2, 2013 at 06:36 p.m. Updated: Oct. 2, 2013 at 06:48 p.m. 0 Likes | 0 Comments Mark Zerof-USA TODAY Sports First-year Kentucky coach Mark Stoops was not pleased with his team’s effort in practice. A 1-3 start for the Kentucky football team, followed by a poor week of practice, brought first-year UK coach Mark Stoops to a boiling point in his post-practice remarks Wednesday. And it seemed no element of the team was spared Stoops’ wrath as the Wildcats prepare for heavily-favored South Carolina. Among the harshest comments: “Guys were looking for a rock to hide under.” “It’s finger pointing, losing attitude, looking to hide. … With that attitude, we’re going to get rolled (by South Carolina).” “They don’t know what it takes (to win).” “21 points is the spread? Ain’t enough. … You can tell when guys are looking to hide.” See Stoops’ spirited news conference below, which was posted by courier-journal.com : Stoops’ team opened the season with a loss to Western Kentucky, and things haven’t gotten much better since. UK’s only win came against Miami of Ohio, and the Wildcats’ offense has only scored a combined 27 points over its last three games. Stoops spoke of a tough schedule stretch ahead for UK, which includes a visit to South Carolina this weekend, followed by defending national champion Alabama, and a road trip to Mississippi State.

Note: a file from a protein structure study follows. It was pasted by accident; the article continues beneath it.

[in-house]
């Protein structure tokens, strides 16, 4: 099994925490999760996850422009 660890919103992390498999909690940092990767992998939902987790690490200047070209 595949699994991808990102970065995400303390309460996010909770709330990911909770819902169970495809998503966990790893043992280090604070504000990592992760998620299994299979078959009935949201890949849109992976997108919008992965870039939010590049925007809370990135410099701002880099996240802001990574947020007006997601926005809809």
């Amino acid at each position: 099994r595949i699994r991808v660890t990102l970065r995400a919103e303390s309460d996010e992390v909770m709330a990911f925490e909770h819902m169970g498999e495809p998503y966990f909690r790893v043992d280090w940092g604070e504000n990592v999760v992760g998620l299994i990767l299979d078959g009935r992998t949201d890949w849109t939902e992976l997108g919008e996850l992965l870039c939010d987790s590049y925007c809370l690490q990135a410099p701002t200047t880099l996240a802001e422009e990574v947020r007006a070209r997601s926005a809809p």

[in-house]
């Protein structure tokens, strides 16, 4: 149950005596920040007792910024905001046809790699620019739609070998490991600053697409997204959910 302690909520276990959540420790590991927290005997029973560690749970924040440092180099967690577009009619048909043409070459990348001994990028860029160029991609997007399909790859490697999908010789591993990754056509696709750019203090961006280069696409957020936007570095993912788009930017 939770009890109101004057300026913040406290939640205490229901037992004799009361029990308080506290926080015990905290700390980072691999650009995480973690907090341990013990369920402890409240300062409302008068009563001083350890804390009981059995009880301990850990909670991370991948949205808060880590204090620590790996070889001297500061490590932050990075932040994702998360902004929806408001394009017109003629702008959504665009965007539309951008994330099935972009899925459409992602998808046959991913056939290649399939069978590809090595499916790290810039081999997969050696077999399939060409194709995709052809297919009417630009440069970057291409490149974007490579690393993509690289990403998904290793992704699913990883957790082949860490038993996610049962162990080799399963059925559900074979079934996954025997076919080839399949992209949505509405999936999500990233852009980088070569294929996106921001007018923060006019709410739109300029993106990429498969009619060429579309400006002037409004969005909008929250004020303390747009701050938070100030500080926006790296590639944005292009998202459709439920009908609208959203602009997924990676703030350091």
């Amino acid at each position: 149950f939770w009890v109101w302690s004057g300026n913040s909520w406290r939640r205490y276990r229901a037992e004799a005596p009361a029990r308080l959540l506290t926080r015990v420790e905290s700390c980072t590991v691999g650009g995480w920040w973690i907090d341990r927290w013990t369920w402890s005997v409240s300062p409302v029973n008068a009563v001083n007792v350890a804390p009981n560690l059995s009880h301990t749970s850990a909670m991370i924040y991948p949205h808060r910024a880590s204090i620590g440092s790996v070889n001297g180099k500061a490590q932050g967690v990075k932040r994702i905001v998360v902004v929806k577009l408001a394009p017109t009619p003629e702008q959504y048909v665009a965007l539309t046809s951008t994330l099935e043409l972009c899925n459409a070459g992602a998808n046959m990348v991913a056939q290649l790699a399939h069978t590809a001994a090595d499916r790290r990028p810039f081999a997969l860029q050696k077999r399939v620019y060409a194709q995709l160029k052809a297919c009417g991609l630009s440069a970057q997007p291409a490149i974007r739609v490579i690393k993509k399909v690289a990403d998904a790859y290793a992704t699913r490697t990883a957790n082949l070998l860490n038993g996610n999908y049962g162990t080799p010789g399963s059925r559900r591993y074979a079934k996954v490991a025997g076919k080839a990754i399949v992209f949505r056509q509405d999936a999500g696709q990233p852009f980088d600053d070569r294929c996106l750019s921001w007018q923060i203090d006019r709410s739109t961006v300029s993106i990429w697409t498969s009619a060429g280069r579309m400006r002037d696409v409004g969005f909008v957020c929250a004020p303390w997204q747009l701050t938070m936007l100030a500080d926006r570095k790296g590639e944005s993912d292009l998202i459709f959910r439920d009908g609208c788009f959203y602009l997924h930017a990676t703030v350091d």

Conference sessions including high profile debates on key policy issues will be hosted in two major arenas, while six seminar zones will focus on topics such as building products and design, building performance and BIM, refurbishment and retrofit, future cities, and green infrastructure and energy. Ecobuild is also actively supporting the work of UK-GBC to raise awareness and understanding of sustainability in the built environment as a founding sponsor of Pinpoint ( http://www.pinpoint.org.uk ), UK-GBC’s online platform for sustainability resources, and the Green Building Series education programme ( http://www.ukgbc.org/education ). “This partnership marks the start of a new and exciting chapter in our close relationship with Ecobuild, an event which has firmly placed sustainable construction on the UK and international agenda over the past ten years,” said Paul King. “We look forward to working with the organisers and industry to ensure that the programme of events and line-up of speakers make 2014 the best Ecobuild yet.” Alison Jackson, UBM’s newly appointed Director of Sustainability and Construction, added: “We are delighted to be working more closely withUK-GBC. Their expertise in leadingindustry action, building capability through knowledge and green transfer, and the commitment and passion of the organisation is exemplary. The partnership encourages a year round collaboration and we are delighted that UK-GBC will be the lead partner of the Ecobuild brand.” Ecobuild is also focusing on minimising the environmental impact of the event itself by implementing the ISO 20121 Event Sustainability Management System, which addresses materials use, waste reduction and carbon mitigation. A sustainable procurement process will also be put into place for all key suppliers and environmental issues promoted to all stakeholders in the run up to the show. As part of this initiative Ecobuild will be working closely with UK-GBC on the Sustainable Stands Awards. 2014 will mark the fourth year UK-GBC will be running the Sustainable Stand Awards at Ecobuild. The competition is based on the sustainable design and responsible sourcing of materials for the stands, and how energy, waste and recycling have been considered during their construction. Ecobuild takes place from 4 to 6 March 2014 at ExCeL London.